# Given I login as a OpenidUser in the admin role
#
Given /I login as a (.*) in the (.*) role/i do |user_type, role|
  role = Role.make
  @user = Object::const_get(user_type).make_unsaved(:roles => role) 
  if (!@user.openid)
    @user.activate!
    visit login_path
    fill_in("login", :with => @user.login)
    fill_in("password", :with => @user.password)
  else
    # identity_url not allowed to be set via mass assignment in blueprint
    @user.identity_url = ‘https://good.openid.url/’
    @user.activate!
    visit login_with_openid_path
    fill_in("openid_identifier", :with => @user.identity_url)   
  end 
  click_button("Log in")
  Then ‘I should see "Dashboard"’
end

 To use it I create a separate step within my steps file. One important point to note is that you can reuse steps by calling them directly from within other steps. In the example below we are calling the shared login step from within the step by calling Given "I login as a #{user_type} in the guest role".

Given /I am logged in as a (.*)/i do |user_type|
   Given "I login as a #{user_type} in the guest role"
end

This step can then be used in my feature like this:

Given I am logged in as a SiteUser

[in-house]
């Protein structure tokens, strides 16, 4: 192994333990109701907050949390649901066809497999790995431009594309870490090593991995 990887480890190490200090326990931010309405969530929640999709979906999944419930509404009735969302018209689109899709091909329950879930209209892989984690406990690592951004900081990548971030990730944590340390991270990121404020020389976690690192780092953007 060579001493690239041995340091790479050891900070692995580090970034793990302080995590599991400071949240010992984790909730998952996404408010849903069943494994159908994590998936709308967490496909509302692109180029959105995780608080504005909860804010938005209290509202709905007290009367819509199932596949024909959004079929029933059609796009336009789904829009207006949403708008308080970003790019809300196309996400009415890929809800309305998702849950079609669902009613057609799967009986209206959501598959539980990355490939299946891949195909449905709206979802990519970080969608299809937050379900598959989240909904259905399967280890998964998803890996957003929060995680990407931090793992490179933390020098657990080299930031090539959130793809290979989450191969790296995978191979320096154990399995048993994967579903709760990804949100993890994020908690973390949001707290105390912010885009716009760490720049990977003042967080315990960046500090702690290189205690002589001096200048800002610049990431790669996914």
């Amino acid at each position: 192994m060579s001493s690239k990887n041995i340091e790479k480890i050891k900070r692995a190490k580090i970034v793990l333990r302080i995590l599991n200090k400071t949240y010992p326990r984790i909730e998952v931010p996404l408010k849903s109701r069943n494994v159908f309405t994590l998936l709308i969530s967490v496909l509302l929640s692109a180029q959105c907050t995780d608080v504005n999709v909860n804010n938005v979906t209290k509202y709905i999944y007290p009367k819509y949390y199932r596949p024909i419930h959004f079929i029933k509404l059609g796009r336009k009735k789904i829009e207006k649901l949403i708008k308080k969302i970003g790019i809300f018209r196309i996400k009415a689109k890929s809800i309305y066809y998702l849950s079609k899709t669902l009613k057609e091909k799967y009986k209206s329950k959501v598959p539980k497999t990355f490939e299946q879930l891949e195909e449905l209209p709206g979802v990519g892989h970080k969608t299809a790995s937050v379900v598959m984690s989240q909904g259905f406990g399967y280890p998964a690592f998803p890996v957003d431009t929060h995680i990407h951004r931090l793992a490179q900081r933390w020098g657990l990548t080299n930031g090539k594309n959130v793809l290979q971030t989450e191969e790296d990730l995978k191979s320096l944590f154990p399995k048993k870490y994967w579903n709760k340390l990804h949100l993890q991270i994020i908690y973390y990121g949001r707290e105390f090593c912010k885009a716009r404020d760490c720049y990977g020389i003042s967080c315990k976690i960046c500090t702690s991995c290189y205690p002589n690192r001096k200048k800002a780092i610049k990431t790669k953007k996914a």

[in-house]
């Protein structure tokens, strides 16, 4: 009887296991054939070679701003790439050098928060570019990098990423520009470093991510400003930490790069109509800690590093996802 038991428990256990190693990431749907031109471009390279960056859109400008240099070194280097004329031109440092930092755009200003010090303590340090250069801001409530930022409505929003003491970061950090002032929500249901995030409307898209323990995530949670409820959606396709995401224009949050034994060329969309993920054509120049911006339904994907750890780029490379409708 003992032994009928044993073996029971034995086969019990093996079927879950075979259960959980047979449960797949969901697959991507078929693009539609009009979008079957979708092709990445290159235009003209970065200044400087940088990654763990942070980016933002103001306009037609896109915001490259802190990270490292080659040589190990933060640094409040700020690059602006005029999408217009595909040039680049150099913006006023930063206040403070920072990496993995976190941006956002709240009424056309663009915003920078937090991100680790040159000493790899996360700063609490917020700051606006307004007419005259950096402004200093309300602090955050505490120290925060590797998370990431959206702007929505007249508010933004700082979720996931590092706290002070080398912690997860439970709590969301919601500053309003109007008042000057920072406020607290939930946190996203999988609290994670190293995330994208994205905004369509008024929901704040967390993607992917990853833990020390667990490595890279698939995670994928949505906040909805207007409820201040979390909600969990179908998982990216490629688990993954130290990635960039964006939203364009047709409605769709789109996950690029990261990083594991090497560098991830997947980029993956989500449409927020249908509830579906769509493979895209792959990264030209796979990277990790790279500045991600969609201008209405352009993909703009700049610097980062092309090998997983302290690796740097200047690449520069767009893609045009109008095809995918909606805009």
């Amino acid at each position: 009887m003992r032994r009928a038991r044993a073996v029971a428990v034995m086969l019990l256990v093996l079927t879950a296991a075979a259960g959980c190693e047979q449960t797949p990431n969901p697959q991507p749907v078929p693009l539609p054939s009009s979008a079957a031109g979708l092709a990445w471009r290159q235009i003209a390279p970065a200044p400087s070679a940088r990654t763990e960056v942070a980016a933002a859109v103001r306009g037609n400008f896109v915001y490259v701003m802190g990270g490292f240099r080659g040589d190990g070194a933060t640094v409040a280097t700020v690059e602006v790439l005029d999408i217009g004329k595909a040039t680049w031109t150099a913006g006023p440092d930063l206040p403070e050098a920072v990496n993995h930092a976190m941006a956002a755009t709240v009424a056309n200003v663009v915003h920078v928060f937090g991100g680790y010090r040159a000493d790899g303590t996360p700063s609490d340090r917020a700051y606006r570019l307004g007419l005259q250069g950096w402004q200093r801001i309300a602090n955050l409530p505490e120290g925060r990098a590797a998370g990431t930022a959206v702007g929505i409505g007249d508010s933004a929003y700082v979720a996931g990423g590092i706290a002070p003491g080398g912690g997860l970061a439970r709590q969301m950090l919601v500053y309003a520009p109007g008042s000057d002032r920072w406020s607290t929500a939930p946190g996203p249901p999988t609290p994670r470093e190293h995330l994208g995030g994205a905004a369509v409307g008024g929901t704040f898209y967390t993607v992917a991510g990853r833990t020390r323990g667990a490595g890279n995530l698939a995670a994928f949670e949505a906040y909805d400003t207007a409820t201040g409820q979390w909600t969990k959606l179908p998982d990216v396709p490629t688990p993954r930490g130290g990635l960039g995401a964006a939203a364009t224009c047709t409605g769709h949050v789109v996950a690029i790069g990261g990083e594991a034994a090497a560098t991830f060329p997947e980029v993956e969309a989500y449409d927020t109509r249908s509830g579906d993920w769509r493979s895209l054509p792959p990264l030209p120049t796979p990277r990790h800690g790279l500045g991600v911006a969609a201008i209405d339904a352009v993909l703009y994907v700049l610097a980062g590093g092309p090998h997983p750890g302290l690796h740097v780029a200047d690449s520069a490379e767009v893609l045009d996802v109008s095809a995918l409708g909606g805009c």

Step 2: And I should see my account details

The last step we need to implement is the one that checks to make sure that the users account details are actually being displayed. The step do this looks like this:

Then /I should see my account details/ do
  Then "I should see \"#{@user.name}\""
  Then "I should see \"#{@user.company}\""
end

Running my features

Before we run the feature here is the content of our feature and step file so far.

Feature: User functions

In order to maintain the correct account information
As a logged in user
I want to maintain my account information

Scenario: Display my account information if I am an SiteUser
  Given I am logged in as a SiteUser
  When I follow "Account"
  Then I should see "Account"
    And I should see my account details
    And I should see "Change Password"
    And I should see "Change Email"

And my user-steps.rb looks like this:

Given /I am logged in as a (.*)/i do |user_type|
   Given "I login as a #{user_type} in the guest role"
end

Then /I should see my account details/ do
  Then "I should see \"#{@user.name}\""
  Then "I should see \"#{@user.company}\""
end

When I run the the feature assuming I’ve implemented the code I get the following output:

Feature result

 

More example features

Here are a few more example features and the steps.

Feature: User functions

In order to maintain the correct account information
As a logged in user
I want to maintain my account information